November 10, 2001

Portability 2: Sockets

The software I'm porting to CMUCL uses Franz' AllegroServe web server, which is not intended to be portable to other lisps. Luckily Jochen Schmidt has a Portable AllegroServe project that he maintains separately.

One very useful part of that package is an ACL-compatible socket interface for CMUCL. I like the ACL socket interface; It's not fancy or anything, it's just like a nice lisp version of BSD sockets. CMUCL's own socket interface is very low-level, supporting integer file descriptors instead of streams. (Back when I used MCL, I remember thinking that its networking interface had a few minor problems. Like having to call unexported functions to do essential things, not having the ability to ask the system to bind a socket to a local port that is known to be free, and not having an equivalent to the BSD socket concept of allowing queued connections.)

I am currently facing a situation where the socket compatibility code is not compatible enough, however. I have some code that looks like

(handler-case (read-and-handle-flap self :block-p T)
  (socket-error (e)
    (warn "AIM connection got the following error: ~A." e)
    (setf continue-p (handle-disconnection self))))

which wants to handle errors of type socket-error specially. Unfortunately CMUCL signals errors of type simple-error in situations in which ACL signals socket-error, for example when a hostname cannot be resolved to an IP address.

It probably wouldn't be too hard to create a unified socket function interface across common lisp implementations. What I bet would be harder is making sure that each one implements the exceptional situations that are so important when using sockets in the same way.

What to do.

Posted by jjwiseman at 02:13 PM | Comments (1)

Portability 1: Files and Iteration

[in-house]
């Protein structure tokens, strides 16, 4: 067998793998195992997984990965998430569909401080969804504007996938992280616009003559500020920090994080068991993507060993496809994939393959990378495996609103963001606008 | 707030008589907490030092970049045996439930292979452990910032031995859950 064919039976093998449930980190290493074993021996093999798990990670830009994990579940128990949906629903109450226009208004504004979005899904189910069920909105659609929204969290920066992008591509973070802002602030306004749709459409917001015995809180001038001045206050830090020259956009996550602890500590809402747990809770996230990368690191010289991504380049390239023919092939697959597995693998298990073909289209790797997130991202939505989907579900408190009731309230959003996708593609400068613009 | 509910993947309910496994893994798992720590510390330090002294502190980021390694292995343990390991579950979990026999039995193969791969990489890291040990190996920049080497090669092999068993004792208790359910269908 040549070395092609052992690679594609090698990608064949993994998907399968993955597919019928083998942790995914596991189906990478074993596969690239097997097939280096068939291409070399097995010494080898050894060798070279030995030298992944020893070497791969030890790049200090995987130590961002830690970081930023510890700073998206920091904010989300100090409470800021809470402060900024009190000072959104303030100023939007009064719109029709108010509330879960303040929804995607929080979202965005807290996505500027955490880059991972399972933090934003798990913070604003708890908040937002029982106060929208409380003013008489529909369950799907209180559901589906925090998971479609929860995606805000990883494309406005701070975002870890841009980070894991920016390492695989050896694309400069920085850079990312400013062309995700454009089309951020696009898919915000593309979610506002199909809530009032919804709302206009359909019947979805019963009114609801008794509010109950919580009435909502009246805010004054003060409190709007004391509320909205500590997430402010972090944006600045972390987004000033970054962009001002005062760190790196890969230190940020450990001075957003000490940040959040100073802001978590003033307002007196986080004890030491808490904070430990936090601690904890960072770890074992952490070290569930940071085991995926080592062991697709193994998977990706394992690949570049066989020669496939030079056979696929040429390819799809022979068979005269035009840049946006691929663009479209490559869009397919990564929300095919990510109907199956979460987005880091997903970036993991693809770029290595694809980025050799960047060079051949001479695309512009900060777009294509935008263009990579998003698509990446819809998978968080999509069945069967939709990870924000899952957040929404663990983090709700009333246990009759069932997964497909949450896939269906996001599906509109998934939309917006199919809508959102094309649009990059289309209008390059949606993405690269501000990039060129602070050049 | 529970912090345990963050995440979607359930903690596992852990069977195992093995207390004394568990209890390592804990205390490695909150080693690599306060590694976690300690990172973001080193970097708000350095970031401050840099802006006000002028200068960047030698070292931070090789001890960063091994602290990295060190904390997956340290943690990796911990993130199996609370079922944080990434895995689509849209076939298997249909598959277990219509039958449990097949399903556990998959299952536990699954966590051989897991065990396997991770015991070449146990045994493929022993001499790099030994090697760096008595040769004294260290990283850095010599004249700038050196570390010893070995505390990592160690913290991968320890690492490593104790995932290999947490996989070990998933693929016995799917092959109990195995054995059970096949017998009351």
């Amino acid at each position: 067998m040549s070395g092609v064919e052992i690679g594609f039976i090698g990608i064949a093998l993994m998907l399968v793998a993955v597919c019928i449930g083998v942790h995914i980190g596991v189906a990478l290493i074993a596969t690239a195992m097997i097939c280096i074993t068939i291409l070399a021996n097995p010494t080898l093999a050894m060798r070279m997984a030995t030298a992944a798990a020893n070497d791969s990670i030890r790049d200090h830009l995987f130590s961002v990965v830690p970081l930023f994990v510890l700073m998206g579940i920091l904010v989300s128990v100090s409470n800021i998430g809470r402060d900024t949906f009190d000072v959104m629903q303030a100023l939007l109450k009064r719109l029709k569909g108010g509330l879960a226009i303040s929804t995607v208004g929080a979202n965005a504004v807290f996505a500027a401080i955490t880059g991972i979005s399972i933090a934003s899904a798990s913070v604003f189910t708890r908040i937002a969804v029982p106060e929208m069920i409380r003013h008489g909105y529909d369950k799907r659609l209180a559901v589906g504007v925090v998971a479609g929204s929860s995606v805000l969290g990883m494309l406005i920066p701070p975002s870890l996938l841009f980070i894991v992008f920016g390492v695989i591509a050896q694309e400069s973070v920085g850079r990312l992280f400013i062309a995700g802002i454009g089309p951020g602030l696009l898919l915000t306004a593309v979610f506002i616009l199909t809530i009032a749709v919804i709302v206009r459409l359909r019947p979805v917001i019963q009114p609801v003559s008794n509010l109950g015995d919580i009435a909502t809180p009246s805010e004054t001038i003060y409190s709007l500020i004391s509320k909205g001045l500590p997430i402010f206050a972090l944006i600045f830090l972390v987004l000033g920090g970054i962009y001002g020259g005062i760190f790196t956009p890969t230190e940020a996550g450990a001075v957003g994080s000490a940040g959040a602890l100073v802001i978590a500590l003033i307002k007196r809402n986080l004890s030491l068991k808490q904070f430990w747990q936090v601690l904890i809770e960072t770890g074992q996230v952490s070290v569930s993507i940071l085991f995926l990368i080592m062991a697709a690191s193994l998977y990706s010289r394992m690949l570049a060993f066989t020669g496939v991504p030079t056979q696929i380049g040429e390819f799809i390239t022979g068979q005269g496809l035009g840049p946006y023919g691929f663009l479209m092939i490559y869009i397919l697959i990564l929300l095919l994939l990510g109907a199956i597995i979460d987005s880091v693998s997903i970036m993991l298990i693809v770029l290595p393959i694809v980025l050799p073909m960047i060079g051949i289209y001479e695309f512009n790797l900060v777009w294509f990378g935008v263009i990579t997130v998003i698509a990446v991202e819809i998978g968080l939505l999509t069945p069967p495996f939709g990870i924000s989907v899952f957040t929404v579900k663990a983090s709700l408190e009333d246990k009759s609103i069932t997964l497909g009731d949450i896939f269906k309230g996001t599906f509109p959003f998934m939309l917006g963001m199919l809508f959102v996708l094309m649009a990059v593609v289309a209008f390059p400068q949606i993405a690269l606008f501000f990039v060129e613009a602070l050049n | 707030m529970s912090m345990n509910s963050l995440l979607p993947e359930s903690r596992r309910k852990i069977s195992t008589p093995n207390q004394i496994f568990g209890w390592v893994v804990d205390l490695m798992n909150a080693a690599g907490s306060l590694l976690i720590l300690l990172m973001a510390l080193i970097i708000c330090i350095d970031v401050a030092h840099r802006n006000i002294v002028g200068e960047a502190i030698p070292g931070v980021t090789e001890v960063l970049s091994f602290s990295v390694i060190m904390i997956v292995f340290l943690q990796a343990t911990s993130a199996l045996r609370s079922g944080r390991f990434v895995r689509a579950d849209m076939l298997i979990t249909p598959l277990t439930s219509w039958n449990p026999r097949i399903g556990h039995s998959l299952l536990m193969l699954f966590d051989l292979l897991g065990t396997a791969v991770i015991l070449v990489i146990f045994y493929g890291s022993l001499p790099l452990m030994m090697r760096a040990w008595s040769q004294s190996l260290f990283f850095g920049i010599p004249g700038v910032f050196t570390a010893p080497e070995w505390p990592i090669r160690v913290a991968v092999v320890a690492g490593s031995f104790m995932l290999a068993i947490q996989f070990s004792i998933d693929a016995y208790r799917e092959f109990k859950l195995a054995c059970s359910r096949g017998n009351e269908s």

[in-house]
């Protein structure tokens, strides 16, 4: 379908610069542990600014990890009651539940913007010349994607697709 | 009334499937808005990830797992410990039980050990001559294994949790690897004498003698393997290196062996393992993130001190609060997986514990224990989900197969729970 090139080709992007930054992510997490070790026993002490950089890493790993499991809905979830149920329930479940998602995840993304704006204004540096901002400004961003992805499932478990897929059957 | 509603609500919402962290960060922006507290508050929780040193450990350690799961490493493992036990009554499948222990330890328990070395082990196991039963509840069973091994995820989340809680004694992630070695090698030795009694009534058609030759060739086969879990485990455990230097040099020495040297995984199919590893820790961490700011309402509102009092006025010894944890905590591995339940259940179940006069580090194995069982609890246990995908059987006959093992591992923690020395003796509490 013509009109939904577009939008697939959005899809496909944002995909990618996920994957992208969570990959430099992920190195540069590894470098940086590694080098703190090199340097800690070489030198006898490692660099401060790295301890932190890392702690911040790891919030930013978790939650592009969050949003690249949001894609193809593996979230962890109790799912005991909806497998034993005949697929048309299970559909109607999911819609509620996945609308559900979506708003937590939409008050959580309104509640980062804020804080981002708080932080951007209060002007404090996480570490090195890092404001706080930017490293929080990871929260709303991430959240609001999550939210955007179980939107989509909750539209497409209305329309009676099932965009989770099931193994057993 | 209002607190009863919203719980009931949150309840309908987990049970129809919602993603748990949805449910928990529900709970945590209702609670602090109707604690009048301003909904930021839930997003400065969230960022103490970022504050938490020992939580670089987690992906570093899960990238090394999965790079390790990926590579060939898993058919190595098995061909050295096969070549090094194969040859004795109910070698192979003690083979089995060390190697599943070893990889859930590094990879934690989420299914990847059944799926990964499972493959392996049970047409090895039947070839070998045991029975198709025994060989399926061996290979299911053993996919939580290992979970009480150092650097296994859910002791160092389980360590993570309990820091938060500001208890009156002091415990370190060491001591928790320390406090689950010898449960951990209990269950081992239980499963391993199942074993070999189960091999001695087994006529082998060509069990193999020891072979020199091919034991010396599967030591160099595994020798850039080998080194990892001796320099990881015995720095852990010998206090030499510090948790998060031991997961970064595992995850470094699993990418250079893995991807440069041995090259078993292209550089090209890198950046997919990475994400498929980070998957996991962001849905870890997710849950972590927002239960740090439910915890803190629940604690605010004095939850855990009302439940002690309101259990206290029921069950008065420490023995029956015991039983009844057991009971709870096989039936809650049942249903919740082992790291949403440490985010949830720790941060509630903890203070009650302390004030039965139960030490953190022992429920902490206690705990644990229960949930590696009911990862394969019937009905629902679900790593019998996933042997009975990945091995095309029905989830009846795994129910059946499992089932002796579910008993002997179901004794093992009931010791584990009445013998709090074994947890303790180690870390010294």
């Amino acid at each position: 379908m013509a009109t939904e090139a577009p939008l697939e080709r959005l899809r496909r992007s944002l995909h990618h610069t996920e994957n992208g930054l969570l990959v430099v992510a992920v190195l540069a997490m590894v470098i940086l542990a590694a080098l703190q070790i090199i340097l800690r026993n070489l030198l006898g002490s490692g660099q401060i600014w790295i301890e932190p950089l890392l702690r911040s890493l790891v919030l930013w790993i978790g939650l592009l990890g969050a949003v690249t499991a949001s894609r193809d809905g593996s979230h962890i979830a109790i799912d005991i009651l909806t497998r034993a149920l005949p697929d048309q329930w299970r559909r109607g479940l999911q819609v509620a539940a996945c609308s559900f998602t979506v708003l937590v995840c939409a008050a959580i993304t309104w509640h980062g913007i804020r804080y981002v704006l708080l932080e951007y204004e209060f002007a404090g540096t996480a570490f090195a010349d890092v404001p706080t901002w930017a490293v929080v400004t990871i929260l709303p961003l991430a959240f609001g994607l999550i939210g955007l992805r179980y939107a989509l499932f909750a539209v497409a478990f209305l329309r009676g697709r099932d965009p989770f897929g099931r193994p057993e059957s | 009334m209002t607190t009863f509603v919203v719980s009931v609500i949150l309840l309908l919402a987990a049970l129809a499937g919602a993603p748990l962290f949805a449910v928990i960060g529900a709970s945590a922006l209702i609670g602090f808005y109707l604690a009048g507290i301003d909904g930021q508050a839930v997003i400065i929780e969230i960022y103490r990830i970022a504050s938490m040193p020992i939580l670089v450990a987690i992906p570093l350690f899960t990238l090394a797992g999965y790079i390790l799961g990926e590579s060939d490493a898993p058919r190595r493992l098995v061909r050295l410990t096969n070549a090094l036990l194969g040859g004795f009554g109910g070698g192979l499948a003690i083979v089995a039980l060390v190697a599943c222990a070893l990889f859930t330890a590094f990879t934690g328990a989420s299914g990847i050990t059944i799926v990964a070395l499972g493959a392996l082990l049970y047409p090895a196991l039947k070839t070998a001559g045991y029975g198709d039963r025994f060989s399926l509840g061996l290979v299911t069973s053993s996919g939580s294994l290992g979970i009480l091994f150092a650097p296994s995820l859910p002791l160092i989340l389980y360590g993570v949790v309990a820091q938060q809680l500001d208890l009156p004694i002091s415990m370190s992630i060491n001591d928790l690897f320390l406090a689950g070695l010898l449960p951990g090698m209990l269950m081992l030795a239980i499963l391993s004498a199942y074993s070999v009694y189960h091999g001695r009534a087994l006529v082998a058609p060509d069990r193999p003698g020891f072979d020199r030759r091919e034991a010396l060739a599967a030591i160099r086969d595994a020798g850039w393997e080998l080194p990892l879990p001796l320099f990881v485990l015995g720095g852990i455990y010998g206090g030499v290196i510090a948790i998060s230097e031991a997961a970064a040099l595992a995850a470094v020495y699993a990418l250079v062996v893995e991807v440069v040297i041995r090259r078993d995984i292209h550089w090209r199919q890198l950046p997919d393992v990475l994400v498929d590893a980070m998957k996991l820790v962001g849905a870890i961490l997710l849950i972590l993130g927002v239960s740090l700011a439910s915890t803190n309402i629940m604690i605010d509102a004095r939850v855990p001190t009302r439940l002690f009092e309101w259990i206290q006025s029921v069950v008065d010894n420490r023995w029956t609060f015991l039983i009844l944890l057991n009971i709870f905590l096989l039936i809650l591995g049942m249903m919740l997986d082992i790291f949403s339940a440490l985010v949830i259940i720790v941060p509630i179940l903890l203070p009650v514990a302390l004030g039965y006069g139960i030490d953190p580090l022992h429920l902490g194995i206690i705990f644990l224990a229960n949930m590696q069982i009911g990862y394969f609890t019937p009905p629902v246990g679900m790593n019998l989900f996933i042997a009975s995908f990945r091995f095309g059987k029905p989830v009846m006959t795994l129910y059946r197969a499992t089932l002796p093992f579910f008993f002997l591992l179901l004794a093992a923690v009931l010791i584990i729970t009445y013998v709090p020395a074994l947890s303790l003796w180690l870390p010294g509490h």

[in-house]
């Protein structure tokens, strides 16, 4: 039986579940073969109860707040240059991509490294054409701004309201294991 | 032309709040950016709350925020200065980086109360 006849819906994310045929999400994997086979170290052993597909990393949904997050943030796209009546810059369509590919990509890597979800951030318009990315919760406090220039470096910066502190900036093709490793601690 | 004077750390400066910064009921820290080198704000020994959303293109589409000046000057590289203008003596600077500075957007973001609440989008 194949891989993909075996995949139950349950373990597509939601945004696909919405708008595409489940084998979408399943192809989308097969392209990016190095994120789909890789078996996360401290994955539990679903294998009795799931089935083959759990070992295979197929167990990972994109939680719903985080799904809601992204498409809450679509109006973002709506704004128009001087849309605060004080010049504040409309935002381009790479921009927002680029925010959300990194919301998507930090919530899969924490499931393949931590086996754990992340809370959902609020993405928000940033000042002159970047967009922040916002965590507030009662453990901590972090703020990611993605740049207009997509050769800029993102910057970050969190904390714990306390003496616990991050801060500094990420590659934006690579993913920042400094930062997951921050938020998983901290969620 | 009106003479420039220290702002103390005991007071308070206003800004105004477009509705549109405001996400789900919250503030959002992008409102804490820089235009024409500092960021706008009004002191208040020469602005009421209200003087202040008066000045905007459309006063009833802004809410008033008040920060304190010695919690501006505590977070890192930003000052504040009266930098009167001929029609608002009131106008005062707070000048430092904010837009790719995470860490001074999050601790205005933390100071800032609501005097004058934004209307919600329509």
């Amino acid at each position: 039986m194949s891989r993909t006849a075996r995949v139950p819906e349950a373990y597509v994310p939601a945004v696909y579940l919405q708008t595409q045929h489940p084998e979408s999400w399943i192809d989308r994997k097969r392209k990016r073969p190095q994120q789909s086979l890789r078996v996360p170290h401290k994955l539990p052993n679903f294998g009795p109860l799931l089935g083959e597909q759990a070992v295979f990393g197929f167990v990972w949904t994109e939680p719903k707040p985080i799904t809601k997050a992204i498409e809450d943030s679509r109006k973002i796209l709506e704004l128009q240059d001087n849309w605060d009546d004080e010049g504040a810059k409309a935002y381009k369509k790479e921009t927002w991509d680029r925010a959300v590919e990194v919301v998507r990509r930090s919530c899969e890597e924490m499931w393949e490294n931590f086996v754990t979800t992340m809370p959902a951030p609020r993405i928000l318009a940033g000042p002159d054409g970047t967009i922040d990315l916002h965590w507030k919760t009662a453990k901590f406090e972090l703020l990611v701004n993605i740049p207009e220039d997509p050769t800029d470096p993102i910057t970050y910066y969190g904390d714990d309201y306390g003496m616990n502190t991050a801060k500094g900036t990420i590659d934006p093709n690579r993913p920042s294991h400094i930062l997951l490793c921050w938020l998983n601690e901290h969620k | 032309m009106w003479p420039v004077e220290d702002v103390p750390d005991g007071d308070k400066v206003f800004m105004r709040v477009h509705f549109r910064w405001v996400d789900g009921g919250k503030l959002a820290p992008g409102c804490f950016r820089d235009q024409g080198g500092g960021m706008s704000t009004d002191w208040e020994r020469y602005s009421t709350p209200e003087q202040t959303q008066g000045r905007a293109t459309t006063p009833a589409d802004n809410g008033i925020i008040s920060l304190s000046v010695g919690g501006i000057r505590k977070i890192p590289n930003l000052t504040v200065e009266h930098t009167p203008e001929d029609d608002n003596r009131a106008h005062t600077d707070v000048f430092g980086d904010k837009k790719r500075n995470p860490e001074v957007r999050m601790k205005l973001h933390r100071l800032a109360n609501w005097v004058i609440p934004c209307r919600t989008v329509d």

I'm porting some lisp code from a lisp on windows (ACL) to a different lisp (CMUCL) on unix. Here are a few of the things I've run into while trying to get the code to work. (Most of these things are pretty obvious, some are just simple errors that ACL didn't catch.)

  • Assume filename case might be significant, but don't rely on it. "server/netmon-server.lisp" is not the same file as "Server/netmon-server.lisp" under unix, but it might be under Windows.

  • No hardcoded paths. "C:/projects/netmon/foo/file.txt" should be something like "../foo/file.txt" (but see the next item).

  • Don't use weird namestring tricks like "..". I lied above, it shouldn't be "../foo/file.txt". It should be something like

      (make-pathname :directory '(:relative :up "foo")
                     :name "file"
                     :type "txt")

    The problem is that "../foo/file.txt" has no standard meaning in lisp. It means something in unix and windows, but even there it makes assumptions about what the current directory must be. (And it's not like every operating system has a concept of "current directory". What would be the current directory on a Mac, huh? I bet you have lots of guesses, but odds are you don't know.)

    (Note that according to the Hyperspec an implementation is not required to accept :up in a directory list, and until recently (October 2001) CLISP did not--but they added support for it promptly after I pointed it out.

  • The termination test for do is not optional. So

    (do (...)
    is not allowed. It has to be
    (do (...)

    (This one was just a dumb and weird mistake. What was I thinking?)

  • file-length is defined to take a stream argument, not a filename. So to determine the length of a file you have to open it first (which seems strange to me, but is not too much of a hassle).

Posted by jjwiseman at 02:17 AM | Comments (2)